It was a surprise when the Pens elected to let Poehling walk, but it was a loss covered by other free agents like Matt Nieto and Noel Acciari. One overlooked point of the season is that when Jeff Carter’s ice-time and role went down and Teddy Blueger was traded, Poehling’s role and importance went up. In the final stretch of the season, Poehling played the eighth most total minutes among all forwards on the team, ostensibly becoming a third line player. He only scored two goals and added just one assist in that time period, and the team did not have success. That’s not to say those last few months was the reason Poehling wasn’t brought back to Pittsburgh, but that kind of uninspiring performance couldn’t have helped his cause.
Even though O’Connor was signed in March of 2020 (just before the pandemic ground things to a halt), it feels like he has been a part of these things forever. He ended up ranking: 8th in 2020, 12th in 2021 and 5th last year during his time in the T25U25. Given he was an undrafted signing with a lower-line ceiling, that goes to show the lack of strength in the system lately.
The two Filip’s (Hallander and Lindberg) depart North America as a bummer for what could have been. Hallander especially stings, being drafted in the second round by the Pens in 2018, traded to Toronto in the 2020 deal that brought Kasperi Kapanen back to Pittsburgh, then traded BACK to Pittsburgh in 2021 for Jared McCann and never finding much of a groove after that point. Unfulfilling ending but hopefully he enjoys going back home and getting to play pro hockey there.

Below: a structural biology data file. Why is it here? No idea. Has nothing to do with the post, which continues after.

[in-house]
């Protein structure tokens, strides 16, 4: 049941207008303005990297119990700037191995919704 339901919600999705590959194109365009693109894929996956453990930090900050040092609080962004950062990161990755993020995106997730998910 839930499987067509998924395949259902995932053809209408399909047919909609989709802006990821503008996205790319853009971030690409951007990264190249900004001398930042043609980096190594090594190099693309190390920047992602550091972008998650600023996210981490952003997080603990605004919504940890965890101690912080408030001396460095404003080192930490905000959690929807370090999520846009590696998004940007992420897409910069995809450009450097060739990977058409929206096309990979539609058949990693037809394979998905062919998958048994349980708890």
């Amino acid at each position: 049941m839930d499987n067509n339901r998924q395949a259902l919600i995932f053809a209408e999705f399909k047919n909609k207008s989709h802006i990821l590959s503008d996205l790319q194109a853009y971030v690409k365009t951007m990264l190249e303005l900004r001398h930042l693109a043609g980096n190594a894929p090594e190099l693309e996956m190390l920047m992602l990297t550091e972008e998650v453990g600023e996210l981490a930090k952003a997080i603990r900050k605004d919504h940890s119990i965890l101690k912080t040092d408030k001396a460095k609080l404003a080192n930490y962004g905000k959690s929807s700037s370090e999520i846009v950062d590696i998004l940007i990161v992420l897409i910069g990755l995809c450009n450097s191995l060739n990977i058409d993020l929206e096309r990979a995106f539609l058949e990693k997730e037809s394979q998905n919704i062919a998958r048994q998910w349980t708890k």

Speaking of yo-yo’s in a young career, Nylander has about done and seen it all so far in pro hockey. He’s cleared waivers as a down point, he’s been a small faction of the internet’s stand-in for a cure to everything that ails the Penguins as a high point. His career has been high, been low, and who knows what will come next, but you have to credit him for sticking with things, modifying and putting in the work in Wilkes to show improvement and change his reputation around. The storybook finish would be if it pays off and he’s able to embark on an NHL career, but with as crowded as the Penguins should be this training camp, that’s no guarantee.
Finally at the bottom there isn’t too much else to say about Caulfield and Swoyer, who only hung onto the periphery of a thin prospect pool and now are off to do other things.
Those are the young players who are either gone, or not that young any longer. That’s a good bit of quantity and a handful of some of the better young players in the organization with four members of last year’s top 10 being ineligible this year. And usually for this team, once you get out of the top-10 m, it gets really hairy and odds become super long to stay optimistic about chances of long-term success at making an impact in the NHL.
Those losses weren’t completely replaced. The Penguins only acquired one young player in the last 12 months (Timo Nickl, who came to the organization in the above mentioned Caulfield trade, though Nickl was only signed to an AHL contract for next season). The Pens did bring in some fresh faces in the 2023 NHL draft, but only had two picks in the top-100, limiting the amount of quality entering the organization.
In all, and as this month’s series will make very clear - Kyle Dubas and the Pens still have a long, long way to go when it comes to stocking the system with talented young players.